Former Kennesaw State football player Prentice Stone leads kids to a better path

When he was in high school Prentice Stone knew a number of kids who did not take their education seriously. The resulting consequences were they could not get into the colleges they desired and/or prevented them from participating in athletics.

Stone did not allow that to happen to him and he is doing his part to make sure that does not happen to others.

A year after he was a member of Kennesaw State’s inaugural football team Stone is teaching and coaching freshman football at Campbell High School, a few miles outside Atlanta.

“To get into these kids’ lives and show them the importance of education as well as being productive on the playing field and taking the right path in doing it,” he said when asked about the role he has undertaken at Campbell. “It is rewarding, but mainly I like to help them grow into young men and women.”

Many young men and women could only benefit from understanding how Stone remained focused and dedicated to his goals in the classroom, and life in general, despite some rough times.

While at Sprayberry High School in his home town of Marietta, Ga., he endured a separation from his parents and was adopted by one of his teachers. Stone ultimately reconciled with his parents though his father, Prentice Sr., passed away last October.

“Coming from where I come from with my background, being able to have success in the classroom was a big deal to me,” he said. “Going through high school I did not fall into the trap of being lazy in the classroom and not taking things seriously.”

Stone’s accolades at Sprayberry included being a second-team all-state performer on the football field and a scholar-athlete award winner off it. He committed to Eastern Kentucky, but never took the field for the Colonels. Three hernias and complications from surgery shut him down, and almost for good.

He returned to the Peach State and enrolled at KSU in 2014 to finish his undergraduate work, earning a bachelor’s in exercise science. As he was going to class one day he ran into Owls’ coach Brian Bohannon, who as an assistant at Georgia Tech a few years earlier had recruited Stone. Bohannon suggested that he should try out for the team, which immediately began playing at the FCS level as a member of the Big South Conference.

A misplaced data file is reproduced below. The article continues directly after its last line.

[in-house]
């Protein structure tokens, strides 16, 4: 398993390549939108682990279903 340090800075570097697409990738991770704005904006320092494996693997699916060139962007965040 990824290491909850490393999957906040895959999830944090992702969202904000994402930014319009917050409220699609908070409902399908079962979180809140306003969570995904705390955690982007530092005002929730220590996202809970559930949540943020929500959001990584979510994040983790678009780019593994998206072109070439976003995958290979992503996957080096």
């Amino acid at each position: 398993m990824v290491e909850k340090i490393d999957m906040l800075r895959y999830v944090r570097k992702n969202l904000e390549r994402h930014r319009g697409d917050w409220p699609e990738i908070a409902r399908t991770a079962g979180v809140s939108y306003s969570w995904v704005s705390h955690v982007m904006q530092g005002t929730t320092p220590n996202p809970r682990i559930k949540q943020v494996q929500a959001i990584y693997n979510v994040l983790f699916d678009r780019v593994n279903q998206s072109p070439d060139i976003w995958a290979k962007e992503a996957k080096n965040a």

Three years since he last played Stone started 10 of KSU’s 11 games and averaged 21.9 yards on 24 kick returns while catching nine passes in a run-first system.

“I tried to give it one more go and starting off it was a little rough getting back into football shape, getting the muscle memory back,” he said. “Once I got it back I was good to go, but it started off pretty rough.”

His lone season of college football was yet another example of how he persevered. In May, Stone had the rather unique distinction of becoming the first football player in KSU history to graduate.

“It was a neat feeling, but lonely at the same time,” said the aspiring high school athletic director. “Everybody was returning to the team and I was the only one leaving. So it was a little bittersweet.”

Stone returned to the classroom at KSU, however. In July he was named one of five national recipients of the John McLendon Minority Postgraduate Scholarship, an award given to students who intend to pursue a graduate degree in athletics administration.

Stone will commence graduate courses in special education starting in the spring semester. Through that program he will be able to teach a student-athlete population that often lacks attention.

Whatever roles he ultimately undertakes during his career, Stone’s message to aspiring student-athletes is one that should resonate throughout the halls of any high school or college.

“You should take pride in being able to achieve in the classroom and it is important to get your education because you need it in this day and age,” he said. “Sports do not last forever and you should want to be a well-rounded individual who can educate himself and pass your knowledge along to others.

“You don’t want to be sitting around saying, ‘I wish I would have.’”

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